THE BYRON SHIRE ECHO Advertising & news enquiries: Mullumbimby 02 6684 1777 Byron Bay 02 6685 5222 Fax 02 6684 1719 firstname.lastname@example.org email@example.com http://www.echo.net.au VOLUME 21 #19 TUESDAY, OCTOBER 17, 2006 22,300 copies every week $1 at newsagents only
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P U C K E R E D
Police flag concerns over NYE safety Michael McDonald In a confidential letter to Byron Shire Council, the officer in charge of Byron Bay police, Inspector Owen King, has expressed his concerns about public safety on New Years Eve in Byron Bay. This led Mayor Jan Barham after an urgency motion last week to seek to commit $12,500 to lighting and toilets. While declining to release his letter to the press, Insp King told The Echo, ‘I could not wait any longer to find out what was happening. I needed to tell my commanders what resources I needed. ‘Council does have a legislative responsibility for the safety of residents and visitors. Police too need safe working conditions and I outlined to Council the risk management measures I wanted to put in place. ‘As officer in charge and a member of the NYE safety committee I wanted to ensure a safe environ-
ment. Road closures are one of the important things and providing a pedestrian precinct. ‘There will be 8,000-10,000 people in town for the weekend anyway. They can’t all fit into venues and they will spill out into the streets.’ Insp King said he would have adequate police numbers for the night. The NYE vote got up 7-3, Crs Tucker, Tardif and Kestle opposed, after Councillors expressed misgivings about putting any more money into NYE. It transpired the money would come from an existing $25,000 budget for waste management and would not interfere with the cleanup for the night. Cr Barham said Council’s NYE committee needed immediately to book facilities to ensure community safety and to have the alcohol prohibition zone approved.
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Taste of Byron a top treat
Celeste Butler did more than just dip the strawberries at the Chocolat stall. Photo Jeff ‘Soft Centre’ Dawson
Buttery outreach awarded, then runs out of funds
Victoria Cosford For an event which faltered, floundered and ultimately failed last year then seemed to be thrown together in a short space of time this year, the Taste of Byron 2006 can only be considered an unqualified success. Perfect weather last Sunday with a bit of a wind ensured a huge
Members of The Buttery’s outreach service MISA (Mental Illness and Substance Abuse) Lifestyle program have been recognised in Sydney for their outstanding initiatives in supporting those of this region who deal with dual diagnosis issues, that is mental illness and substance abuse. They received this award in Martin Place as part of the launch of Mental Health Week NSW. Ironically as they received the award from Governor Marie Bashir they prepared to wrap up the program as the non recurring funding from the federal government ceases at the end of October. Along with the jobs of three experienced and professional staff will be the loss of over eight group and community programs which are run from Lismore to Tweed Heads.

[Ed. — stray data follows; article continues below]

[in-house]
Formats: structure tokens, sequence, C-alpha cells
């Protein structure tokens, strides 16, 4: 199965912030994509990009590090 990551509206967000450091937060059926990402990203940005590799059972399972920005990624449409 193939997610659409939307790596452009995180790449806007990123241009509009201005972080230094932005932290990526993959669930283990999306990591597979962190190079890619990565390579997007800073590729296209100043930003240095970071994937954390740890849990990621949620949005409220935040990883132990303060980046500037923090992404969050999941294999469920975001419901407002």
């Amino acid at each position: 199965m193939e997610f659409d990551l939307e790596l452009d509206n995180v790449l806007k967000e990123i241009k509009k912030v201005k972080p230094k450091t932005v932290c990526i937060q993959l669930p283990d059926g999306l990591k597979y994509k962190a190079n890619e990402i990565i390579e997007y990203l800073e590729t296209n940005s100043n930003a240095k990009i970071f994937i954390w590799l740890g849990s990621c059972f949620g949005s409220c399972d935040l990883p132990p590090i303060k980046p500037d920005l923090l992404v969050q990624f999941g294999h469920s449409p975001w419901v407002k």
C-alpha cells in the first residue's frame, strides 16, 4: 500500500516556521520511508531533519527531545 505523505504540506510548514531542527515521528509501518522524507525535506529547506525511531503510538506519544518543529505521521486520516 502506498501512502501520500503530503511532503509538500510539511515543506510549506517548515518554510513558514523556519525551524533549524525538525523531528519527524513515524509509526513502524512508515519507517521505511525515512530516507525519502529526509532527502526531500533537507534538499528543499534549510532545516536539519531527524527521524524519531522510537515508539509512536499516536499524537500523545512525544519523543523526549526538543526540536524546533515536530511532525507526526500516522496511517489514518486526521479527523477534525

Mamone who worked flat out to keep the gourmets satisfied.
continued on page 2
turnout of what appeared to be largely locals, though also the tailend of holiday-makers. Like two years ago, the festival was held on the beachfront behind Main Beach; it consisted of aisles of stalls, lots of seating under umbrellas, tents housing cooking demonstrations, fashion parades
‘The reality is that governments often won’t release funding unless it is in line with elections. We need funding this year and both state and federal elections aren’t till next year, so once again our clients, families and carers and other small agencies miss out,’ said Antonia Ravesi, Program Manager of MISA. Director of The Buttery Barry Evans said, ‘We are keen to use this award to highlight the success of this service in dealing with this minority group in need of such special attention. ‘We welcome any support from the community in terms of funding opportunities to help reinstate this program.’ A big hit at TOB, Fishheads kitchen was mobbed when word got out about their Contact The Buttery on 6687 1/2 swimmer lobster, local baby calamari, local prawns and salmon mixed grill. 1623 or at www.buttery.org.au. Chef Lynette Bradford, here with Kylie Phipps, Konrad Reimer and Ralph ■ Family drug support, page 15
and bands, roving entertainers, stilt walkers and children’s activities. The air was appropriately perfumed with cooking smells as the sunglasses-clad crowds jostled and thronged from stall to stall juggling cardboard plates of food. The stalls themselves were a gratifyingly representational mix of both local eateries and producers – some of them almost impossible to access due to the length of the queues. I tasted a lot of Byron that hot afternoon – but also beyond: the most delicious thing I ate, and to be sure the winning Taste of Byron Dish, was the Iluka Prawn, Pink Ginger and Coconut Wonton with Tahitian Lime and Wasabi Mayo from Lismore’s Basilico restaurant. In fact all three of their offerings were superb: clean fresh flavours, use of local ingredients, impeccably cooked chicken and prawn, given the conditions. Honourable mention of the day went to Brown Sugar café, not only for their really gorgeous Rosewater Yoghurt Balls with creamy chocolate sapote sorbet but also for the vicissitudes they encountered: firstly no power to run their espresso machine and continued on page 4
2 October 17, 2006 Byron Shire Echo
Local News Moving on climate change
Wave a Wearable Arts Vision in Education
Thursday 2nd Friday 3rd Saturday 4th November 2006 8pm TICKETS $40 â€“ TO BOOK CALL 6684 3223 OUTLETS: SHEARWATER SCHOOL, MULLUMBIMBY NEWSAGENCY, THE CRYSTAL CASTLE, BRUNSWICK BOOK GALLERY THE BEAD SHOP (BYRON BAY), BAREBONES (BANGALOW), CADDIES COFFEE COMPANY (LISMORE)